Solder everything. I grew up with this mandate from my Dad. Use Rosin core, NOT acid core.
Got this off the web:
Rosin core solder contains rosin, which is usually a purified pine tree sap, as a fluxing agent. The flux can be inactive, in which case it simply covers the area being soldered during the process (to keep oxides from forming), active or mildly active , in which case it will remove light-to-medium oxides that were present before the soldering process began, or highly active, which will remove almost any oxide or stain on the part and allow a good solder joint to be made.
Crimp & Glue Lined Heat Shrink. Solder connections are not ideal in boats. You create a solid section connected to a flexible section. Over time this can create stress & break at the solder connection.
Solder, and heat shrink only.... I solder everything, even up to the speaker wires.. I've had my share of nav lights flickering, and b.s. not working.. And, i'm cheap as hell... It takes a little longer to solder, but much cheaper, and you always have a solid connection..
Normally I would say solder and heat-shrink everything, and silicone. However, I've been on an SKA Fishing team for the past 3 years, and since I was the one with a degree in electronics engineering, I was tasked with keeping everything working. We've went through dozens of pumps in single year..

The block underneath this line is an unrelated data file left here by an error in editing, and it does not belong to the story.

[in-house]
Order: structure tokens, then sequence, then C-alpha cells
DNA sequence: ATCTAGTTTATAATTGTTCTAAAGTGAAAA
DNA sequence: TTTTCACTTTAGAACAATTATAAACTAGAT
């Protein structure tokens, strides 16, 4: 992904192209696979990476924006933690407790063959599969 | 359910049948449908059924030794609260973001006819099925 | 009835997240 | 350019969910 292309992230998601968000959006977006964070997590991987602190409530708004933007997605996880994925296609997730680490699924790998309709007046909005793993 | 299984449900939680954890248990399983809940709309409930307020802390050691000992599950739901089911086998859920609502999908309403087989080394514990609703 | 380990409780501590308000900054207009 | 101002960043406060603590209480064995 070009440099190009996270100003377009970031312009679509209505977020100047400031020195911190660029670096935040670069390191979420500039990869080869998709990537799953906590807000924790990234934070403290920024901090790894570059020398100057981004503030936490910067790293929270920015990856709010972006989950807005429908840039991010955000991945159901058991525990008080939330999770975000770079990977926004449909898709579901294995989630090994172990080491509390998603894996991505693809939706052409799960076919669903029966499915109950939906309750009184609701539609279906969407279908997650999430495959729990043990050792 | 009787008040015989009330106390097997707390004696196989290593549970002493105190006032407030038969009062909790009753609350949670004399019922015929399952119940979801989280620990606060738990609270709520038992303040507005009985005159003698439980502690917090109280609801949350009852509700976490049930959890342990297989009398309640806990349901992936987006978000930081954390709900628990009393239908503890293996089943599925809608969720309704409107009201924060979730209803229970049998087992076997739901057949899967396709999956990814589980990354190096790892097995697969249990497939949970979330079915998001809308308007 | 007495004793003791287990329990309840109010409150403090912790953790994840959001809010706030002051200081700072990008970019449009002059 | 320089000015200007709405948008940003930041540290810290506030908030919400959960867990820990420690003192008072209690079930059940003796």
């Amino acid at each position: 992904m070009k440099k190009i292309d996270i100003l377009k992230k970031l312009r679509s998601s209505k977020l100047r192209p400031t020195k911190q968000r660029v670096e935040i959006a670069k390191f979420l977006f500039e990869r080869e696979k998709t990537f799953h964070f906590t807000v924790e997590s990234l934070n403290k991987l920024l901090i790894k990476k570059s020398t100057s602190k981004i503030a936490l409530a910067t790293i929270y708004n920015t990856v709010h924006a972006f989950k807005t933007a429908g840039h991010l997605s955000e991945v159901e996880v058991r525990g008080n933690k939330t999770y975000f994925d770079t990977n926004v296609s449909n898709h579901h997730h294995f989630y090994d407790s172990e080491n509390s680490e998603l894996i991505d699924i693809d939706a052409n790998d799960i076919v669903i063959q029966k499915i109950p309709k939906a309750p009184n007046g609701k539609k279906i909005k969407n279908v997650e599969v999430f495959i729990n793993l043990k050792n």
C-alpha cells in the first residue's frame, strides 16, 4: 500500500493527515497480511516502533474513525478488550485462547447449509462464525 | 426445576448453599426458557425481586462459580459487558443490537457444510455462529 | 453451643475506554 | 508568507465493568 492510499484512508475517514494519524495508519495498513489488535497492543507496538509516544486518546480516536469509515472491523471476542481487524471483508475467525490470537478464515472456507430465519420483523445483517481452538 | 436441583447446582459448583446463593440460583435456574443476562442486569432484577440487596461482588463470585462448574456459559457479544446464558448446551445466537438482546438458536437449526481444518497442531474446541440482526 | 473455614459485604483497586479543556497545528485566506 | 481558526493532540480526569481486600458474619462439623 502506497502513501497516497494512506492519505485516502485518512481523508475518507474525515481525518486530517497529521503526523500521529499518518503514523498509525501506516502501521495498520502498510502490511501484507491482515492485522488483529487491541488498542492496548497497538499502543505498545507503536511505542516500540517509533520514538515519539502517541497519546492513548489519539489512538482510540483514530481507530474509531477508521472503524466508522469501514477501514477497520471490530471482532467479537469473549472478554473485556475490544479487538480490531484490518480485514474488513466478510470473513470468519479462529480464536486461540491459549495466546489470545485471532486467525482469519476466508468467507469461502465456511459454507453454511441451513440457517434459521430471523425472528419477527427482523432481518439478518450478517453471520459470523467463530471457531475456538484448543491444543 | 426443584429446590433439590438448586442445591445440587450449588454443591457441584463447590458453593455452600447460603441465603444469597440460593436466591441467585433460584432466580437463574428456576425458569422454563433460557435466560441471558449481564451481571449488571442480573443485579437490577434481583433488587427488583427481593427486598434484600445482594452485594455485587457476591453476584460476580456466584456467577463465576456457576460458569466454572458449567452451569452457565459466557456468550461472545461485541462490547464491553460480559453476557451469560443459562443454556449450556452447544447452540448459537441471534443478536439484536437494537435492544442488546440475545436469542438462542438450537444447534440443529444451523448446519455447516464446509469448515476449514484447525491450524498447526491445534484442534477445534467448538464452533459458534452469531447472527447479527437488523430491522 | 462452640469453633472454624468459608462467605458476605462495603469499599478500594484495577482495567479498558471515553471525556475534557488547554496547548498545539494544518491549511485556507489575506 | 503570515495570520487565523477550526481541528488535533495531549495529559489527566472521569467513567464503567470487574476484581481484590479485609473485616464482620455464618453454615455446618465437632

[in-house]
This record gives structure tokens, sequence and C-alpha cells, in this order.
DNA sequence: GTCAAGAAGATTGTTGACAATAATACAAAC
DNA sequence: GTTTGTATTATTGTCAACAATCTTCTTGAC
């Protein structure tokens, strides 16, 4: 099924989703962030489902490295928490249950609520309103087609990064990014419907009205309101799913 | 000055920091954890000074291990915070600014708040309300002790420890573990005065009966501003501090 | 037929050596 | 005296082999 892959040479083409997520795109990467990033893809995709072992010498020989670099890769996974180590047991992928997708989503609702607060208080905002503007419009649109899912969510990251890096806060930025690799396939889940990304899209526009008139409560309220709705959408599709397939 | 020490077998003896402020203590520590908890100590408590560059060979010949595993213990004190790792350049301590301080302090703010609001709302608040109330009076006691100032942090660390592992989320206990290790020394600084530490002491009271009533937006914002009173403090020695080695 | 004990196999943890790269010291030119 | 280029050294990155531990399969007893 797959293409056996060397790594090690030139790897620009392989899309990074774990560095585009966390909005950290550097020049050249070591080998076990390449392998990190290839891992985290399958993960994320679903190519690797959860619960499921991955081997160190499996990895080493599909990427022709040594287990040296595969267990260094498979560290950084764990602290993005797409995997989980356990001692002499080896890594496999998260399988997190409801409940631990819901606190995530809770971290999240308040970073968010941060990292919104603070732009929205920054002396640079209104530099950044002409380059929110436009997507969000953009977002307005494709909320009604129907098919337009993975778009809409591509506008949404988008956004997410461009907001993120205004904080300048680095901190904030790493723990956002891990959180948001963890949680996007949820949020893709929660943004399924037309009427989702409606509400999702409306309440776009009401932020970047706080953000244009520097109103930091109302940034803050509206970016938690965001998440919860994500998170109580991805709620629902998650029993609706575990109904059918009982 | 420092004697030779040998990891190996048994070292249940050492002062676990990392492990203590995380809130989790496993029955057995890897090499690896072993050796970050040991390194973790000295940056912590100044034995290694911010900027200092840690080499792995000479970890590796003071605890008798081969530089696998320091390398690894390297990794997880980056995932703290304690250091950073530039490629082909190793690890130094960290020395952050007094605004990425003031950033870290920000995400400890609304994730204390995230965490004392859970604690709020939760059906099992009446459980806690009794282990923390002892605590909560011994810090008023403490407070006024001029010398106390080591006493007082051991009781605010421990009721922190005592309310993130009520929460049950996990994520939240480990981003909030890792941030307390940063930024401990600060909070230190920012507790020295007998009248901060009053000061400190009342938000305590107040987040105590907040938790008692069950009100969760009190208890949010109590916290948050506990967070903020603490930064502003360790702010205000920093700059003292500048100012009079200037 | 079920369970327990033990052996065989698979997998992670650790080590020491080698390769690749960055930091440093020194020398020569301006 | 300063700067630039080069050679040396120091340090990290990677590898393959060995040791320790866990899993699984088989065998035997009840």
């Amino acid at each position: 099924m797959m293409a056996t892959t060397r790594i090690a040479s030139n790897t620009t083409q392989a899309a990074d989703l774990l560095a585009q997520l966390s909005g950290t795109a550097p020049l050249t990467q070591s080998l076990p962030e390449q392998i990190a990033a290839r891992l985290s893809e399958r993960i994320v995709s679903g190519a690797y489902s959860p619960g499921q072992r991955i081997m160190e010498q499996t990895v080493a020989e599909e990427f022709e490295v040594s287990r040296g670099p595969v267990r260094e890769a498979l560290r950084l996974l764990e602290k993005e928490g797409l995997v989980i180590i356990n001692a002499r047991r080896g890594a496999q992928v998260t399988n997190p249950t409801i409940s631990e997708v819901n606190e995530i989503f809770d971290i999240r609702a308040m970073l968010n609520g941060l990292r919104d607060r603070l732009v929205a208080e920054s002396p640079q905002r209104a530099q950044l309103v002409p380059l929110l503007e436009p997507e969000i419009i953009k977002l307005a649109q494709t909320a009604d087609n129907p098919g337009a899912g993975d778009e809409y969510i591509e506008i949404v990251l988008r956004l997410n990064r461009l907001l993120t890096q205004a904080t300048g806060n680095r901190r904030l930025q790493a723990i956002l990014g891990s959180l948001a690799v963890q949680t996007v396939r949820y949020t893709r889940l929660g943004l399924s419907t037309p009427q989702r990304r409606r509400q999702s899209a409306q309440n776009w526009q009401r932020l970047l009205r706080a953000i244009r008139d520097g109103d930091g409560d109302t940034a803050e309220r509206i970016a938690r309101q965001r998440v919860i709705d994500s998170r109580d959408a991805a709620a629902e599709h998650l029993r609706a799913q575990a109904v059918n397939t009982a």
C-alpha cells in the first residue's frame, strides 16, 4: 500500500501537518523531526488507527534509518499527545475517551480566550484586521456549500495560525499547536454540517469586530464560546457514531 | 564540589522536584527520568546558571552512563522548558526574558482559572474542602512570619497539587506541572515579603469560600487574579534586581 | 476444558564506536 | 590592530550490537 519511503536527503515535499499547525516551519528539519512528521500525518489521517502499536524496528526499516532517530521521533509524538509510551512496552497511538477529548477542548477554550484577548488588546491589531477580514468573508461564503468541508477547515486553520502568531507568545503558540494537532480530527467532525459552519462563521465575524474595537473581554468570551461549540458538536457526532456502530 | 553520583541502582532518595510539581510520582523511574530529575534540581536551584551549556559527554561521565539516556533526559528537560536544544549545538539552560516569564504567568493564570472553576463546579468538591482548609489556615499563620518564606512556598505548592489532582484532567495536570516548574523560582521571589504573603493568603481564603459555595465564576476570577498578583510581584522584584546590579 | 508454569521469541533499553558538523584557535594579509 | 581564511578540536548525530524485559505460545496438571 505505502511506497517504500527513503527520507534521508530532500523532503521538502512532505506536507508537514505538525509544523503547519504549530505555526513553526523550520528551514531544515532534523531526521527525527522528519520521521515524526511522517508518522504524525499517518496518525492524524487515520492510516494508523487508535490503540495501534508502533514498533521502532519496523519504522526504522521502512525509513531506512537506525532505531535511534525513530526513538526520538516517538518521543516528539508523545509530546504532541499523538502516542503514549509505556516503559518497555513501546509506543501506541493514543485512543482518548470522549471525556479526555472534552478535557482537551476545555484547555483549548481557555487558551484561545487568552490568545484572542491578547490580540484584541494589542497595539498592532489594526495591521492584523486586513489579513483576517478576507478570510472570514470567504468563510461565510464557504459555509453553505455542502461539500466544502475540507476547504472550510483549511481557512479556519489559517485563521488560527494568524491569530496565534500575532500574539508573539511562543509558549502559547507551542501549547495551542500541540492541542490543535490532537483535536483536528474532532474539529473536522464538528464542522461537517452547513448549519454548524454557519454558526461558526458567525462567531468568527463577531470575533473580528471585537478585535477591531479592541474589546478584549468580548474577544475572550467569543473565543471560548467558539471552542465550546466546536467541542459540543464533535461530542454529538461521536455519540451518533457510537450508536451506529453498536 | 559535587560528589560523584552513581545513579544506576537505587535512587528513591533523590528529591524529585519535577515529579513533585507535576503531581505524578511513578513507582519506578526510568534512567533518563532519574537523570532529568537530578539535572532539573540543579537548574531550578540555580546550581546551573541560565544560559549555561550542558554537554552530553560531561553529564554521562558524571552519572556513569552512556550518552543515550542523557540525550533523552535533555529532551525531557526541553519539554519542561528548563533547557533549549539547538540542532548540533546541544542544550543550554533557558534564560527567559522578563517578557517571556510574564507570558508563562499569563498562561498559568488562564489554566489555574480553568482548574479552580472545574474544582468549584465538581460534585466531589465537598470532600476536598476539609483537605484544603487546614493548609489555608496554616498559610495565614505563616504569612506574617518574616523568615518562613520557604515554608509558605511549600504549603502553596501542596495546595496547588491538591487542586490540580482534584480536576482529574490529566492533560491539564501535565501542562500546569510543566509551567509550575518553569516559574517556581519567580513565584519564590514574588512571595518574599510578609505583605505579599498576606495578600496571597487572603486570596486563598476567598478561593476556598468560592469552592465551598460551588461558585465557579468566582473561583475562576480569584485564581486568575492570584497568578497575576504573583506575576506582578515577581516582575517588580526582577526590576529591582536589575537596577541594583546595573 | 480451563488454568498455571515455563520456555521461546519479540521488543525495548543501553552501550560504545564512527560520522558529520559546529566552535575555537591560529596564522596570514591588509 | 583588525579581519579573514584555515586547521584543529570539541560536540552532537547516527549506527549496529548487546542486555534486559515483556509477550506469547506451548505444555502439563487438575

I've had to rig up some stuff during a tounament to keep things running, and discovered something kinda cool, you may want to try if you're in a pinch. I ran out of crimps one day and only had heat-shrink and 5200. I twisted the wires together, slathered them in 5200, and ran the shrink over it. Those connections have faired better than the crimped/shrinked ones. They are most assuredly watertight, since the heat shrink pushes the 5200 out and creates a pretty good cocoon.
It's not a very strong connection, but one that will not fail due to corrosion if underwater or in a bilge.